Sixty seconds after launch, and everything was running smoothly. Michael ran through the checklist for the twelfth time, eyes flicking across the flight control dashboard. Fuel holding steady. Engine temperatures normal. Approaching 60,000 feet.

For the first time, Michael allowed himself a moment to think beyond the immediate demands of piloting the shuttle. It was his first mission into space, and after years of training and waiting, he dared to anticipate the feeling of weightlessness for the first time. Of seeing the Earth from above. Of seeing the stars and the galaxy surrounding the crew.

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Beyond the Cape

Big Sur Light against night backdrop of stars
Photo by Casey Horner on Unsplash

Out along the rocky crags that formed the coastline, I walked through the autumn sunshine. It was a daily habit rooted in all the good intentions of health and clearing one’s mind, but I had recently found another reason drawing me out into the cooling air. The pine trees thinned, and I began to pick my way along the pile of red and gray boulders that formed the cape. On this spit of land jutting into the dark waters of Mobjack Cove and the Atlantic beyond, I often found a solitary fin plying through the waves.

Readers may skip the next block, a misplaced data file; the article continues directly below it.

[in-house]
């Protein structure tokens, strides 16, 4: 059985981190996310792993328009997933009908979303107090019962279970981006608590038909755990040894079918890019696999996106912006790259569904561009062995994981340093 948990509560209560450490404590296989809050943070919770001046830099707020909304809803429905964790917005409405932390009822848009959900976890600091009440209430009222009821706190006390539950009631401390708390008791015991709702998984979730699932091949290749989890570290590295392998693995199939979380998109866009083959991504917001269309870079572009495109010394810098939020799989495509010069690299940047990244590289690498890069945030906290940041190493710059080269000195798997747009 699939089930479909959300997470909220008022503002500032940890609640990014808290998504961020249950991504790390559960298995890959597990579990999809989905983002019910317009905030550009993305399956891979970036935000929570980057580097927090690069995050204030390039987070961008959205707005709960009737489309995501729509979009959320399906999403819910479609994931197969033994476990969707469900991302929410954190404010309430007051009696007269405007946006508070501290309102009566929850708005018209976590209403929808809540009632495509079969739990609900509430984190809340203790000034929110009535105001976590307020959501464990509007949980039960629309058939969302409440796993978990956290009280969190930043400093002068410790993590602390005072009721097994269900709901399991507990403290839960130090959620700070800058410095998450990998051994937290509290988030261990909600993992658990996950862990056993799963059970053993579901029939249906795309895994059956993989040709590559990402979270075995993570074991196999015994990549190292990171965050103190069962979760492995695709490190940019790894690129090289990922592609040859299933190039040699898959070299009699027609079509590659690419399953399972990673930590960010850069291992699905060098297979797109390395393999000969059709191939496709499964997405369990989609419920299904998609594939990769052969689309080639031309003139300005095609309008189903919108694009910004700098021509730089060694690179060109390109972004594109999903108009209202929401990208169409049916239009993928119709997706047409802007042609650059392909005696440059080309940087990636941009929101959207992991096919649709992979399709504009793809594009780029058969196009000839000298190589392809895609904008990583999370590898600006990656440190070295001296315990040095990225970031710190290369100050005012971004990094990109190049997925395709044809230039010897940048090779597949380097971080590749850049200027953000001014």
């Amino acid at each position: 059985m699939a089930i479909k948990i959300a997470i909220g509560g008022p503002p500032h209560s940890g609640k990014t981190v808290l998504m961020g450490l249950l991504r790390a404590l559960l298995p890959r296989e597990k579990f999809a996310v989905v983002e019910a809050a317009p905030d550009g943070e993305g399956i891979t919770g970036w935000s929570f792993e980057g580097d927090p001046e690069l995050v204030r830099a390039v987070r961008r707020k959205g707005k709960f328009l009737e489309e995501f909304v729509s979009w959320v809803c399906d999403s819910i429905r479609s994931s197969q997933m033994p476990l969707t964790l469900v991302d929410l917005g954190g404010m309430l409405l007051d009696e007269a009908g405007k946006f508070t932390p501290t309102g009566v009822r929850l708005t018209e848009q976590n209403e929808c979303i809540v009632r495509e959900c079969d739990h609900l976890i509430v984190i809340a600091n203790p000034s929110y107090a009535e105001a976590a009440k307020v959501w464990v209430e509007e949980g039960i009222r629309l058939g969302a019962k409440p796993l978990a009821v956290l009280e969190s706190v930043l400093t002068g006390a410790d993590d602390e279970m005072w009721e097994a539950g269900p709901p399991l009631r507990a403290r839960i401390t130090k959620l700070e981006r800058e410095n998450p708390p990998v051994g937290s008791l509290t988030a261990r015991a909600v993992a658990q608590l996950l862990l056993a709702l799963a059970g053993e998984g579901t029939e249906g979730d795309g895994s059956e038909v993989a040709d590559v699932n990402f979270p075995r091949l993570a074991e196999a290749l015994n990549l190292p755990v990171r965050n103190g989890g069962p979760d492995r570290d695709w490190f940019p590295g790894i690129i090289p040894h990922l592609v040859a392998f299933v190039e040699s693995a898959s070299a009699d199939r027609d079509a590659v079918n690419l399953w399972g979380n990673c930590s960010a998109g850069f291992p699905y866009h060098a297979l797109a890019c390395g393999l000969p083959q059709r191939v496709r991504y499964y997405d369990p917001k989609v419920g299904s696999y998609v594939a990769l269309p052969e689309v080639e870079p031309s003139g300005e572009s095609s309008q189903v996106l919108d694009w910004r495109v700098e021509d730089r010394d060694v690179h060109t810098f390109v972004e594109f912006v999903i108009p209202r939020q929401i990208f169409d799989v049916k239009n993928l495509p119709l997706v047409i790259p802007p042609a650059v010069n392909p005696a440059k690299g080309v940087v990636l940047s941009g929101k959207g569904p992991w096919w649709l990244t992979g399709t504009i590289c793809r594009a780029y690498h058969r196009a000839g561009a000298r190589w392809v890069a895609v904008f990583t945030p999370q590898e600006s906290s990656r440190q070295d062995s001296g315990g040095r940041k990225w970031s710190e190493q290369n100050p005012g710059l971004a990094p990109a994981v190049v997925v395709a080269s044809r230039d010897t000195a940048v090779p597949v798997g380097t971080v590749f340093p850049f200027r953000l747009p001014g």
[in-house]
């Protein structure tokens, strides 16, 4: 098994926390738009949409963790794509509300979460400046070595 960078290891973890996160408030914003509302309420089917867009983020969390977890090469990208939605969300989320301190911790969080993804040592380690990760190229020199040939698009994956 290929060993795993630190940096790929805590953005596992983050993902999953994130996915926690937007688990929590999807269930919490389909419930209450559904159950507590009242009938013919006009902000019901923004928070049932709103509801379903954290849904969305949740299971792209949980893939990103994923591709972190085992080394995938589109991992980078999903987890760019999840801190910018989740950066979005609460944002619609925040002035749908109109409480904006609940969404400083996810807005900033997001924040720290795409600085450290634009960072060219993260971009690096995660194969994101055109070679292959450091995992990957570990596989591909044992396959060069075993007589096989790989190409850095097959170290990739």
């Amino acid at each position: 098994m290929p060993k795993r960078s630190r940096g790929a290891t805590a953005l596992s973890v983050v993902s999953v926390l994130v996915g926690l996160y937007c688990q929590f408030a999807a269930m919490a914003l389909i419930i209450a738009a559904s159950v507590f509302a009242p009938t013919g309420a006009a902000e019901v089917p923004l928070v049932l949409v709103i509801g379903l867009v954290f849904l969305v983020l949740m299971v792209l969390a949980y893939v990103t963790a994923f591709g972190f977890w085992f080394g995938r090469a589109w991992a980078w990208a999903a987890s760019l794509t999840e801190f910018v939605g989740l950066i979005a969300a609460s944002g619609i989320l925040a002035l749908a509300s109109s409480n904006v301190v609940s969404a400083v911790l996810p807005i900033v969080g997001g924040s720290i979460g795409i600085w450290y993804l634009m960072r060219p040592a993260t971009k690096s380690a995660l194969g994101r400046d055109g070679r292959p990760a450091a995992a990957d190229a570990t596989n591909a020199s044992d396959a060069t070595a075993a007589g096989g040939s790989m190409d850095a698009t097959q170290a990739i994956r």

I had never been a sailor beyond my weekly foray in the skiff to check the fishing net I had rigged in the cove, but I had known men who traveled the world whether for trade or for war, and they all agreed that sharks were nasty beasts.

Yet, here I was, sitting atop a boulder to observe Mobjack Cove’s resident beast at work as he maneuvered back and forth only a few hundred yards from where I sat, forming a grid pattern. Then, the fin dove out of sight in a flash; he had spotted prey.

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Hunting Shadows: My Tiger King Inspired Short Story